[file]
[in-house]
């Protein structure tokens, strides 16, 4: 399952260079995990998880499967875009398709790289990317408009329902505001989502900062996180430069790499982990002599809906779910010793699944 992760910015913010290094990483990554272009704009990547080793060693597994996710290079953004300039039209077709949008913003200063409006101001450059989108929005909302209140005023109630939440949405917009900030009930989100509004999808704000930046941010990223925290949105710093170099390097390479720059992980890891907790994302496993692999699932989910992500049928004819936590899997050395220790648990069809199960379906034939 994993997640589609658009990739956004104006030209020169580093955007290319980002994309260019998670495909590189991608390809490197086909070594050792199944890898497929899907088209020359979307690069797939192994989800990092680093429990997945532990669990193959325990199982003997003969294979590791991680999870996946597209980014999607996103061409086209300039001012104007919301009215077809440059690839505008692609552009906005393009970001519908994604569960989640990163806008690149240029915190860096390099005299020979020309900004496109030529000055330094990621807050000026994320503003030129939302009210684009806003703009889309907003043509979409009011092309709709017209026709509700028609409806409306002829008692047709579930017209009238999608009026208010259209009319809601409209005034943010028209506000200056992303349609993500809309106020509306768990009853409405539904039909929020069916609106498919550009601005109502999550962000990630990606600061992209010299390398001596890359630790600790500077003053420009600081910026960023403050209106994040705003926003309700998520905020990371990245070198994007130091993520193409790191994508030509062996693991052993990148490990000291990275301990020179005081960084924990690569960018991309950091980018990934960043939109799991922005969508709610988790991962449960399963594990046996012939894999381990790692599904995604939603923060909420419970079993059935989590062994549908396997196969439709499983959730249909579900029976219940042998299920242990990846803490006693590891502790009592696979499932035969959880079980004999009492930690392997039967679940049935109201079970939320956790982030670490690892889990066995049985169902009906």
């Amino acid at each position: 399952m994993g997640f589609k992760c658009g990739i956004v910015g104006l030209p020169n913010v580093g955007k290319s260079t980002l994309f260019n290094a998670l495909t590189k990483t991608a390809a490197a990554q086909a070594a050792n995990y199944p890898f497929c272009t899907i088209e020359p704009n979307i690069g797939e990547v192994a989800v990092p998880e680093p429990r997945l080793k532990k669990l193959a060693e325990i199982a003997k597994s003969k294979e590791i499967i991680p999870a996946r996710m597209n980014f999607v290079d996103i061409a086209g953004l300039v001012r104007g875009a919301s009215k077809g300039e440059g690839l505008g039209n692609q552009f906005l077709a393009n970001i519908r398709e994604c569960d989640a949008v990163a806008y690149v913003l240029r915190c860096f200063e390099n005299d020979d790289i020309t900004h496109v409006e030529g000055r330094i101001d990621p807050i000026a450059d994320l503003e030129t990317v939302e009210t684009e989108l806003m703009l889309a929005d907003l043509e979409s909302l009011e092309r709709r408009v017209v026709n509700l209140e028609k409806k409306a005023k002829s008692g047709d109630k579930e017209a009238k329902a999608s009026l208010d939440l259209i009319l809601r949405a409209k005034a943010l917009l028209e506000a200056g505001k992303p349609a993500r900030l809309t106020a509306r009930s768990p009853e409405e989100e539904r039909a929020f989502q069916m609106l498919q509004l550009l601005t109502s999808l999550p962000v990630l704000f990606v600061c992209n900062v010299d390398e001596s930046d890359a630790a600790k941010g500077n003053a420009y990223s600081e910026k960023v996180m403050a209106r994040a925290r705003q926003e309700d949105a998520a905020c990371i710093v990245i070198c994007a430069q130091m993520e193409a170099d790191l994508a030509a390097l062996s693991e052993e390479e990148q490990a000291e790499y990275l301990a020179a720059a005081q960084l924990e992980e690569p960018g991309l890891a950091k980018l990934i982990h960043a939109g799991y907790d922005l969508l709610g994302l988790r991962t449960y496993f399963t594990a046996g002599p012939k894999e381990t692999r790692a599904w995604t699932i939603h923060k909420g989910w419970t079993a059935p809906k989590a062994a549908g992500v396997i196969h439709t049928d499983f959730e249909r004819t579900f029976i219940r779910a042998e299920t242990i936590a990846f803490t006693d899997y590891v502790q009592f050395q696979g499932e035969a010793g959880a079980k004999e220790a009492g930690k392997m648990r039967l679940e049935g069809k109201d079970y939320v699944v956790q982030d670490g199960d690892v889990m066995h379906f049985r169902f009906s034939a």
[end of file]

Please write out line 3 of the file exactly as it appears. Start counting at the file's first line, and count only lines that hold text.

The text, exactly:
């Amino acid at each position: 399952m994993g997640f589609k992760c658009g990739i956004v910015g104006l030209p020169n913010v580093g955007k290319s260079t980002l994309f260019n290094a998670l495909t590189k990483t991608a390809a490197a990554q086909a070594a050792n995990y199944p890898f497929c272009t899907i088209e020359p704009n979307i690069g797939e990547v192994a989800v990092p998880e680093p429990r997945l080793k532990k669990l193959a060693e325990i199982a003997k597994s003969k294979e590791i499967i991680p999870a996946r996710m597209n980014f999607v290079d996103i061409a086209g953004l300039v001012r104007g875009a919301s009215k077809g300039e440059g690839l505008g039209n692609q552009f906005l077709a393009n970001i519908r398709e994604c569960d989640a949008v990163a806008y690149v913003l240029r915190c860096f200063e390099n005299d020979d790289i020309t900004h496109v409006e030529g000055r330094i101001d990621p807050i000026a450059d994320l503003e030129t990317v939302e009210t684009e989108l806003m703009l889309a929005d907003l043509e979409s909302l009011e092309r709709r408009v017209v026709n509700l209140e028609k409806k409306a005023k002829s008692g047709d109630k579930e017209a009238k329902a999608s009026l208010d939440l259209i009319l809601r949405a409209k005034a943010l917009l028209e506000a200056g505001k992303p349609a993500r900030l809309t106020a509306r009930s768990p009853e409405e989100e539904r039909a929020f989502q069916m609106l498919q509004l550009l601005t109502s999808l999550p962000v990630l704000f990606v600061c992209n900062v010299d390398e001596s930046d890359a630790a600790k941010g500077n003053a420009y990223s600081e910026k960023v996180m403050a209106r994040a925290r705003q926003e309700d949105a998520a905020c990371i710093v990245i070198c994007a430069q130091m993520e193409a170099d790191l994508a030509a390097l062996s693991e052993e390479e990148q490990a000291e790499y990275l301990a020179a720059a005081q960084l924990e992980e690569p960018g991309l890891a950091k980018l990934i982990h960043a939109g799991y907790d922005l969508l709610g994302l988790r991962t449960y496993f399963t594990a046996g002599p012939k894999e381990t692999r790692a599904w995604t699932i939603h923060k909420g989910w419970t079993a059935p809906k989590a062994a549908g992500v396997i196969h439709t049928d499983f959730e249909r004819t579900f029976i219940r779910a042998e299920t242990i936590a990846f803490t006693d899997y590891v502790q009592f050395q696979g499932e035969a010793g959880a079980k004999e220790a009492g930690k392997m648990r039967l679940e049935g069809k109201d079970y939320v699944v956790q982030d670490g199960d690892v889990m066995h379906f049985r169902f009906s034939a």